These love an airy, light position, and will not stand coddling. This is one of the principal points which has to be remembered always to ensure success. Above all things commence with a vigorous healthy stock. Select good cuttings from the base of the flowering stems between December and March. Cut or pull them off at a joint, and insert them firmly in pure sand, either direct in the bed or in small pots or pans. Maintain as nearly as possible a bottom temperature of 60° F., and an overhead temperature of 50° F. Exclude all draughts, and shade from the sun. Sprinkle the tops freely and keep the sand moderately moist for about ten days. After this the cuttings will begin to callus; they should then be kept a trifle drier. When they have begun to root, more air and light must be admitted, to prevent the tops from growing while still in the sand; this would harm them, as such growth is bound to be soft and weak.

As soon as the cuttings are sufficiently rooted, which will be about four weeks after they were inserted, they should be potted into very small pots in a fairly light loam to which one-third of thoroughly decayed leaf soil may be added, and the whole should be finely sifted. After keeping the freshly potted small plants for a few days rather close and shaded from the sun, and moderately moist at the root, full light and air should gradually be admitted.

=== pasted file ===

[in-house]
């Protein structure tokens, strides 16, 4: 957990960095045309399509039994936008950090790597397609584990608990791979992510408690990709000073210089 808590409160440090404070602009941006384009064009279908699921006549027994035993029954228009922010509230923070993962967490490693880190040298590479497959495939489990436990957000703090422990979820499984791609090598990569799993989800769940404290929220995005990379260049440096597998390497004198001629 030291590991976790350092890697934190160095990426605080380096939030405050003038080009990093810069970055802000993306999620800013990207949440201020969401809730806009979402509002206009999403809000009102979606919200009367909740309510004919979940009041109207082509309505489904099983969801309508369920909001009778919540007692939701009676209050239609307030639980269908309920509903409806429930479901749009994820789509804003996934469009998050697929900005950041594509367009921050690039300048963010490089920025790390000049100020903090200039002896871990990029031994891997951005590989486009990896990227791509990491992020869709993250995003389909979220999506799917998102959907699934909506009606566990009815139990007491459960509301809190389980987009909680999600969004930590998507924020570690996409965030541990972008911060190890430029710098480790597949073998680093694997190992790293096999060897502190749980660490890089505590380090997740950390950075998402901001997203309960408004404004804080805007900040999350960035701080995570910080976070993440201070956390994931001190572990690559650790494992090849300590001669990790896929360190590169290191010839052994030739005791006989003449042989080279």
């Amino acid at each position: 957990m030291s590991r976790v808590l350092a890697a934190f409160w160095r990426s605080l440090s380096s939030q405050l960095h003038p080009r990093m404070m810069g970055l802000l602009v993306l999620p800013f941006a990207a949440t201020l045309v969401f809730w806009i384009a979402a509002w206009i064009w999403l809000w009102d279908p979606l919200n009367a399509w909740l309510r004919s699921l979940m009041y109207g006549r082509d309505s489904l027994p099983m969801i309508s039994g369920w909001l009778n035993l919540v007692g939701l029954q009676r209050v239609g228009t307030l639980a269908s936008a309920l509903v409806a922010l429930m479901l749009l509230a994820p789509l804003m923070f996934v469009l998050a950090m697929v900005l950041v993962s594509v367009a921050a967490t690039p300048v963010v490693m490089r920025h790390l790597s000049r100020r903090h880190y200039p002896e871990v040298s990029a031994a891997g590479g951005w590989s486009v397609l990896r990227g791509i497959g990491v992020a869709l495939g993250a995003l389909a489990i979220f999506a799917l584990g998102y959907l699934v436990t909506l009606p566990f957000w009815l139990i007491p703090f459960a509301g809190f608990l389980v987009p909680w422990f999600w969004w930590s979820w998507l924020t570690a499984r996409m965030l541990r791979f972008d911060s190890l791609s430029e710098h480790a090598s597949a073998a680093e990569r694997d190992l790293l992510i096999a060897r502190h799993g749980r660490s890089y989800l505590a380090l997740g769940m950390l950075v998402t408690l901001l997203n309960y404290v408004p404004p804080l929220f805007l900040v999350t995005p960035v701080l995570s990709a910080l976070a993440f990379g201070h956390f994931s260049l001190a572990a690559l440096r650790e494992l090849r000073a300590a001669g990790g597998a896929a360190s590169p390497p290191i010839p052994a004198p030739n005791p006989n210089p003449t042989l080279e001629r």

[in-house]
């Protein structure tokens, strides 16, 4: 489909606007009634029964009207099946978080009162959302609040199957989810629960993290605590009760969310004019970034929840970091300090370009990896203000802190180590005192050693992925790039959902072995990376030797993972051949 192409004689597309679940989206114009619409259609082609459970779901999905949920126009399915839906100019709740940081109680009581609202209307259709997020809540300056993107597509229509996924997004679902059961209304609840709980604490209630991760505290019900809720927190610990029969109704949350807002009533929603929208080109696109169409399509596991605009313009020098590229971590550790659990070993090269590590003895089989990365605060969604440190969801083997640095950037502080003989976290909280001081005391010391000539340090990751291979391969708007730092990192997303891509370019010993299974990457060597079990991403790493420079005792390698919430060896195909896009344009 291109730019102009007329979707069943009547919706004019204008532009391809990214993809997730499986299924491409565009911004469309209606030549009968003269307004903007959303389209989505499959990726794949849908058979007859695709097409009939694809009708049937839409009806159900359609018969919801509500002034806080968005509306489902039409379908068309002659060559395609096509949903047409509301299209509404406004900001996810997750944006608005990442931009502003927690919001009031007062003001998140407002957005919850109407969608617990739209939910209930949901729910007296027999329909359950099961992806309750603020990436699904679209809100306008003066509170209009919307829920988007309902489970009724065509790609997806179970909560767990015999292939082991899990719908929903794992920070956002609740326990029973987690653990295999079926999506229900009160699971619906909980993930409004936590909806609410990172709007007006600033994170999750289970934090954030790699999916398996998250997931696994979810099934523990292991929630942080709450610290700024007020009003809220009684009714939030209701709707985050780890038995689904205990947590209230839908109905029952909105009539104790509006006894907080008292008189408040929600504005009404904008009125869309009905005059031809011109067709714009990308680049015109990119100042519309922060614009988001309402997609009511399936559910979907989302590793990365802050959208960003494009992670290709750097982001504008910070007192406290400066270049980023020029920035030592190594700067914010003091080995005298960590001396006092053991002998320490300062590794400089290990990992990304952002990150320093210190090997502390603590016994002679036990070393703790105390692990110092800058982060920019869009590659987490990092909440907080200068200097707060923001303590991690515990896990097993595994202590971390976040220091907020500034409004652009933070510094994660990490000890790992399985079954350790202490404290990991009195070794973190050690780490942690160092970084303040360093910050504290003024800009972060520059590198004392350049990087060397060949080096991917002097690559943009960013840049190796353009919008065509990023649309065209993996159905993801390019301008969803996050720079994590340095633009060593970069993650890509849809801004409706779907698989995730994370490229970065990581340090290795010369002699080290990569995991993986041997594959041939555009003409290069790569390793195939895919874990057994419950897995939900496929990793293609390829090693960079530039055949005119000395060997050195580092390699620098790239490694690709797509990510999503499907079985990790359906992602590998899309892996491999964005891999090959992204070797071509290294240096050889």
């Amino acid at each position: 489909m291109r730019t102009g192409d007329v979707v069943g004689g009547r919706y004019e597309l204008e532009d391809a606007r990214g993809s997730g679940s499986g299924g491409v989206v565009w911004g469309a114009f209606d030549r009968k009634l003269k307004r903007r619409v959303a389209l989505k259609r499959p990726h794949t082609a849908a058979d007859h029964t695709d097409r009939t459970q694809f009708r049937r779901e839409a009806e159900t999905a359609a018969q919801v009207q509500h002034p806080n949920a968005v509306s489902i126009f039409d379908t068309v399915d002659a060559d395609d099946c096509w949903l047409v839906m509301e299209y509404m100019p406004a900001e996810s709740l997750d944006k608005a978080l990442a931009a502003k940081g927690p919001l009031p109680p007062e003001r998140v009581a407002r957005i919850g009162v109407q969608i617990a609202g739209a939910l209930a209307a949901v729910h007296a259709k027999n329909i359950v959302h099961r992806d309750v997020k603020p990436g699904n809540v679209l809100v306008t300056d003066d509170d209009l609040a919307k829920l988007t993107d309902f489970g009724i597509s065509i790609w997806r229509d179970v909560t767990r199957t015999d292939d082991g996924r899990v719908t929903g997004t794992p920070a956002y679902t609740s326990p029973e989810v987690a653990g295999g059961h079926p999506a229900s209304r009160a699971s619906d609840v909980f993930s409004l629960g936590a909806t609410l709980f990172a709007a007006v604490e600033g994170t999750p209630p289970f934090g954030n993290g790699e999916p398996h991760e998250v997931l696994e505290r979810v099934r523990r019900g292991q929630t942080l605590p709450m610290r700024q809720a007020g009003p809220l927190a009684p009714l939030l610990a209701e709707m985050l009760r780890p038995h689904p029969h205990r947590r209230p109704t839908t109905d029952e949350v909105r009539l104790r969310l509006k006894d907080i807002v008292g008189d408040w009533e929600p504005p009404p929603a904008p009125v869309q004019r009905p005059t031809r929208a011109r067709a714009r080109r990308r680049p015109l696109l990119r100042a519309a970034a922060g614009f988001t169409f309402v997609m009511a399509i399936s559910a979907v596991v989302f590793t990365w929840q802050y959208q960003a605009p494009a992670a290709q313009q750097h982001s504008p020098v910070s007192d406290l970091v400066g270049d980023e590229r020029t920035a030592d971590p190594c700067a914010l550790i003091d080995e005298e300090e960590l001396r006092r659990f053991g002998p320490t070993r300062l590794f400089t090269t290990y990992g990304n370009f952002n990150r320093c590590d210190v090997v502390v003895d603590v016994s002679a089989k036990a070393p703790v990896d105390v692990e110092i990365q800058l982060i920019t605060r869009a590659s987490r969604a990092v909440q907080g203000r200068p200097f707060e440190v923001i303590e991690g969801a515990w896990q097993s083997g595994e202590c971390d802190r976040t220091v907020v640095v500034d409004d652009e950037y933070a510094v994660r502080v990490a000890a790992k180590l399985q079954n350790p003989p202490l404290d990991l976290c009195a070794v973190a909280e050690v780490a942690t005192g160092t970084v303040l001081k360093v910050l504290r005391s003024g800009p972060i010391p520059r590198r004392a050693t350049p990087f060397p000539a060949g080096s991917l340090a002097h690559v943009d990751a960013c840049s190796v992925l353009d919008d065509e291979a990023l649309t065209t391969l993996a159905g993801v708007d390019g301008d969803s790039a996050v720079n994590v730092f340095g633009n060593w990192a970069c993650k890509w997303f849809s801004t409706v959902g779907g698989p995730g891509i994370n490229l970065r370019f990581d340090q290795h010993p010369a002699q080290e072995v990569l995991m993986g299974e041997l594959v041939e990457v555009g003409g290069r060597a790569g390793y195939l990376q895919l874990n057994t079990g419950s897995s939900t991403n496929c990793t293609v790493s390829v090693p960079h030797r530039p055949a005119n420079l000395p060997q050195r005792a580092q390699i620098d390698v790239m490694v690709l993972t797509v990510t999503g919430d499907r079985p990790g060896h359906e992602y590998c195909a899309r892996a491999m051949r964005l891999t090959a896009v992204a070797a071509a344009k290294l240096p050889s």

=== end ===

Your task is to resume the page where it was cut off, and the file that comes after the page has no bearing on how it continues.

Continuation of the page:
As soon as the young plants are well rooted through the soil, which will be in about a month from the first potting, they should be repotted into 3-in. pots. This time a stronger mixture of soil should be given, viz. 4 parts of good loam, 1 part of old hotbed manure or well-decayed cow-dung, and a little wood ashes. This mixture should be chopped as fine as possible but not sifted.

Care must be taken not to pot the Carnations too deeply at any time: the top of the roots should be only just below the surface. A firm potting is also at all times necessary.

After the plants are well established in the 3-in. pots it will generally be necessary to give them their first "stop", that is, to pinch out the top of the young plant just when it begins to lengthen and show an inclination to run into bud.

When the 3-in. pots are again well filled with roots, the final shift into 7-in. pots will be necessary about the beginning of June. Plants propagated very early in the season may, of course, require an extra transplanting into 9-in. pots. The final potting should, however, never be done after the end of June if a crop of flowers for early autumn and winter is desired.

The soil for this final potting should be a little richer than the last, and the following will be found to make a very good mixture: 3 parts of good fibrous loam, not too light, 1 part of thoroughly decayed cow-manure, or the remains of an old hotbed. To a barrowload of this may be added about 3 lb. of coarse bone meal, and a similar quantity of wood ashes. At this final potting the soil should be well rammed into the pots with a flat stick.

AMERICAN CARNATION REX AT Mr. C. ENGELMANN' S NURSERY, SAFFRON WALDEN.

AMERICAN CARNATION "REX" AT Mr. C. ENGELMANN' S NURSERY, SAFFRON WALDEN.

AMERICAN CARNATION WINSOR AT Mr. ENGELMANN'S NURSERY.

AMERICAN CARNATION "WINSOR" AT Mr. ENGELMANN'S NURSERY Showing network of string and wire to keep the shoots and flowering stems erect.

As regards indoor or outdoor summer culture opinions are divided. During wet seasons, and where light and airy houses are available, indoor cultivation throughout is to be recommended. If the season, however, is favourable it appears to be an advantage to the plants to be placed in the open from about June to the middle of August.